If people are aware of climate change, why do so many seem to ignore discussions about the future? And how do you engage people in the conversation? That's what "DearTomorrow", an online project founded in 2014, is tackling.

The idea came about after founder Trisha Shrum heard a speech by Christiana Figueres, the executive secretary of the United Nations Framework Convention on Climate Change. Figueres said she had a dream where children look at her and ask, "You knew about climate change. What did you do?"

Read the interview wtih co-founder Jill Kubit, and read the letters or write your own, here

One Nation’s Malcolm Roberts is in denial about the facts of climate change

John Cook, August 5, 2016, The Conversation

The scientific consensus on climate change has been endorsed by many scientific organisations all over the world, including the national science academies of 80 countries. So how does one dismiss a global scientific consensus built on a robust body of empirical evidence? This article explores the five characteristics of science denial.

Read the article. 

Report Shows Whopping $8.8 Trillion Climate Tab Being Left for Next Generation

Environmental campaigners NextGen Climate and public policy group Demos published a new study (The Price Tag of Being Young: Climate Change and Millennial's Economic Future) that attempts to quantify the true cost of not addressing climate change to the millennial generation and their children.

"The fact is," the report states, "unchecked climate change will impose heavy costs on millennials and subsequent generations, both directly in the form of reduced incomes and wealth, and indirectly through likely higher tax bills as extreme weather, rising sea levels, drought, heat-related health problems, and many other climate change-related problems take their toll on our society."

Read the report


A Climate for Change

Katharine Hayhoe is an atmospheric scientist and associate professor of political science at Texas Tech University, where she is director of the Climate Science Center. She has worked at Texas Tech since 2005. She has authored more than 120 peer-reviewed publications and wrote the book A Climate for Change: Global Warming Facts for Faith-Based Decisions together with her husband, Andrew Farley.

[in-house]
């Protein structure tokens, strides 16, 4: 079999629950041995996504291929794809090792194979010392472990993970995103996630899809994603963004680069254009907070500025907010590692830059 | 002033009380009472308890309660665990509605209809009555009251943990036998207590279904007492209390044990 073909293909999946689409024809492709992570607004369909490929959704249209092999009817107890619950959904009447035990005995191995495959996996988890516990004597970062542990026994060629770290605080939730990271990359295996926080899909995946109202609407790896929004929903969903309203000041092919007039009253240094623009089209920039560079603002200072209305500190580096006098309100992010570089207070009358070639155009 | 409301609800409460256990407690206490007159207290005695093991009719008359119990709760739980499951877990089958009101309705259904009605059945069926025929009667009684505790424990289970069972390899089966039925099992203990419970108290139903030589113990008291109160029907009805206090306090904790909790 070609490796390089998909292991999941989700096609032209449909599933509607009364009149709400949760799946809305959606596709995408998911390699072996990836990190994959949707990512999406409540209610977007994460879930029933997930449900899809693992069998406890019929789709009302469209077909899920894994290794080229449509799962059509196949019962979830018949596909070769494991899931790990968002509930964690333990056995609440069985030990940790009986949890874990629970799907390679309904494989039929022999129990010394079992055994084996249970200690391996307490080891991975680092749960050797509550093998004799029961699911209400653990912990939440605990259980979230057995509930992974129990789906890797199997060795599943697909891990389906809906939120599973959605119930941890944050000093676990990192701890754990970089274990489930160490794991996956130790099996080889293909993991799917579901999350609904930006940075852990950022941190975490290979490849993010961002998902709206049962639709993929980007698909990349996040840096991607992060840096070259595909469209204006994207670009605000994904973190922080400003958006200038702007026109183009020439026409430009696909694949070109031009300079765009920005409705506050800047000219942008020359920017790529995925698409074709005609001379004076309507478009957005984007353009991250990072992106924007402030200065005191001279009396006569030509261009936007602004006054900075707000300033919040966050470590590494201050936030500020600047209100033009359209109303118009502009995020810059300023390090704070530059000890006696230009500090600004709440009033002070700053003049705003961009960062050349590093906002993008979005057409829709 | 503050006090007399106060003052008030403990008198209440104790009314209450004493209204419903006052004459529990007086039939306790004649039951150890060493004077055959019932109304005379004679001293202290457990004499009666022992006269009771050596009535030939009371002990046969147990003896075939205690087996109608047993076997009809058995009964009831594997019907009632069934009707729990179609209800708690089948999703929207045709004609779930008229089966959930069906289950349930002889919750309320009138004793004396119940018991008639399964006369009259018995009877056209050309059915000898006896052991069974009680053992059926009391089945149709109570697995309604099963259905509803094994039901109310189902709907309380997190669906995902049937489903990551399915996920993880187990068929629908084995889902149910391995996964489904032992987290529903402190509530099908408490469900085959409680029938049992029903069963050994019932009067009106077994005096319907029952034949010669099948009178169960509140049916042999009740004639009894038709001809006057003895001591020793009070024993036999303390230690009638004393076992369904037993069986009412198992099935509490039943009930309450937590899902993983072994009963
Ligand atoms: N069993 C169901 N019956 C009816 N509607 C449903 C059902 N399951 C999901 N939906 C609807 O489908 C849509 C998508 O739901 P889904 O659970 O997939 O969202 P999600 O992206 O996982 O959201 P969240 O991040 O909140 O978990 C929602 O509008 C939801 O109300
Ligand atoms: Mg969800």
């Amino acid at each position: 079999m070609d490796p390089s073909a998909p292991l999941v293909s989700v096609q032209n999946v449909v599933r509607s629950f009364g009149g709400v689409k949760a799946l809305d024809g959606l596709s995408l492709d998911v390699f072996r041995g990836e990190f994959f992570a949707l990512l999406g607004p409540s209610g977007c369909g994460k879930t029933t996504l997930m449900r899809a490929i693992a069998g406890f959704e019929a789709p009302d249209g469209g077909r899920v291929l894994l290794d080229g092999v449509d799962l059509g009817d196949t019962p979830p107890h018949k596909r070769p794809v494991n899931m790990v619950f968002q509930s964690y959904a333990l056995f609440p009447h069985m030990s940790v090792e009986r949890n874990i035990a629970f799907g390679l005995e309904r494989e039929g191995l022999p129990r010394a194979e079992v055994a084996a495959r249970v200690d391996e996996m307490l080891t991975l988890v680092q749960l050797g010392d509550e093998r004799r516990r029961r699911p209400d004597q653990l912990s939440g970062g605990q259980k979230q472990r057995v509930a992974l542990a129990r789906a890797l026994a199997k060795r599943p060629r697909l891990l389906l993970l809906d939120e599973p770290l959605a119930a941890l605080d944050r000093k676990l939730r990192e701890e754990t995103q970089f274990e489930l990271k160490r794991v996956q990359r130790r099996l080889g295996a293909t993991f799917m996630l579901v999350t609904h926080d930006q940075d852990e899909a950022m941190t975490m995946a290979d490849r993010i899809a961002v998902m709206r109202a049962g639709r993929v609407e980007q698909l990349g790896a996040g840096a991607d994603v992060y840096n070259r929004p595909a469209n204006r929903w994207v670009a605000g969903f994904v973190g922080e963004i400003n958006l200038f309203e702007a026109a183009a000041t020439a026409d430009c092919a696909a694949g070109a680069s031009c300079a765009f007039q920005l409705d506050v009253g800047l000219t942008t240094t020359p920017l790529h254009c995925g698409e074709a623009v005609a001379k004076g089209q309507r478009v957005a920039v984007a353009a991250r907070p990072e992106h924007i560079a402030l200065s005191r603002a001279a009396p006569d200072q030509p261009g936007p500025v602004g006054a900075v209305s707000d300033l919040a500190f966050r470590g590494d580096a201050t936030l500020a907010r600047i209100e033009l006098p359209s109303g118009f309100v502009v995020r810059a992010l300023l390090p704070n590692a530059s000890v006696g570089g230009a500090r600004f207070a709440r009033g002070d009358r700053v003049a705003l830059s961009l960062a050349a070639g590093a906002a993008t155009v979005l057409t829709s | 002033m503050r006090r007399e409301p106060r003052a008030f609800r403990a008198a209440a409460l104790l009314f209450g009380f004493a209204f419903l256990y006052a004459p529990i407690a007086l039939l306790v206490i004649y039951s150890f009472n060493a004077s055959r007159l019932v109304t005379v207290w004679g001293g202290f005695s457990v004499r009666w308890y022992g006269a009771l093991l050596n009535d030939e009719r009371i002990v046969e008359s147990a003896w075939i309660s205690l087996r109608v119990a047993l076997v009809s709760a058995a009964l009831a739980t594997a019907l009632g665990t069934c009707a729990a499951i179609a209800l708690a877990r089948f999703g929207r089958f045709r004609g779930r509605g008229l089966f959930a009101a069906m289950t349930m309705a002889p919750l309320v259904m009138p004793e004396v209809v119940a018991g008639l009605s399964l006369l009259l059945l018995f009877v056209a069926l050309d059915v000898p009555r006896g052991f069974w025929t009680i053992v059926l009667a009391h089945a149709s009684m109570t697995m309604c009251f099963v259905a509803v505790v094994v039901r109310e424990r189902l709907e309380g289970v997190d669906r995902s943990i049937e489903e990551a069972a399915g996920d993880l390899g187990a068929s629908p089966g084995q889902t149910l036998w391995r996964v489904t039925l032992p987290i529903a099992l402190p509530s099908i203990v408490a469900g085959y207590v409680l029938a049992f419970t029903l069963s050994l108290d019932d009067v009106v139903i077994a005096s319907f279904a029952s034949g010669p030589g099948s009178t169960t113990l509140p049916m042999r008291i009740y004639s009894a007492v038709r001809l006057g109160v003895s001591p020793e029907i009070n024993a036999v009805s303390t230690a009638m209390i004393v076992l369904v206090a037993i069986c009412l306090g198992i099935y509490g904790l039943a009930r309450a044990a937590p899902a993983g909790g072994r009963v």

Hayhoe has said, "Climate change is here and now, and not in some distant time or place," adding that "The choices we're making today will have a significant impact on our future." She discusses her work on an episode of The Deconstructionists Podcast. 

Listen to podcast 

Climate Change: The Beginning

Humans have been altering the climate for a long time – but how long, exactly? This question is central to the Anthropocene debate. This podcast discusses research on the global impact of Industrial Era emissions (newly published in ‘Nature’!) with scientists Nerilie Abram and Kaustubh Thirumalai. He then takes a step back in Earth’s history to the early Agricultural Revolution, and climate scientist Bill Ruddiman’s early Anthropocene hypothesis.

Listen to podcast


Global Climate Change Week 2016: Final Call

This is a final reminder to consider taking part in Global Climate Change Week (GCCW) 2016 (Oct 10-16).

GCCW aims to encourage academic communities – including academics, students, and professional staff at universities – in all disciplines and countries to engage with each other, their communities, and policy makers on climate change.

If you would like to take part in GCCW 2016, please register here

If you would like to register an activity for GCCW 2016, please do so here.

The 1 Million Women App To Inspire Climate Action

1m women

1 Million Women is creating an App to give millions of women around the world a plan on how to live a low-carbon life and transition to a zero-carbon lifestyle (which means living with little to no impact on the planet). The organisation set up a crowdfunding campaign and have already reached their target so watch this space. 

Find out more or make a pledge!

Climate Emergency Declaration


Call on the Australian Parliament to declare a climate emergency and initiate a society-wide mobilisation.

For more information or to sign the petition.


Online Course: Making Sense of Climate Science Denial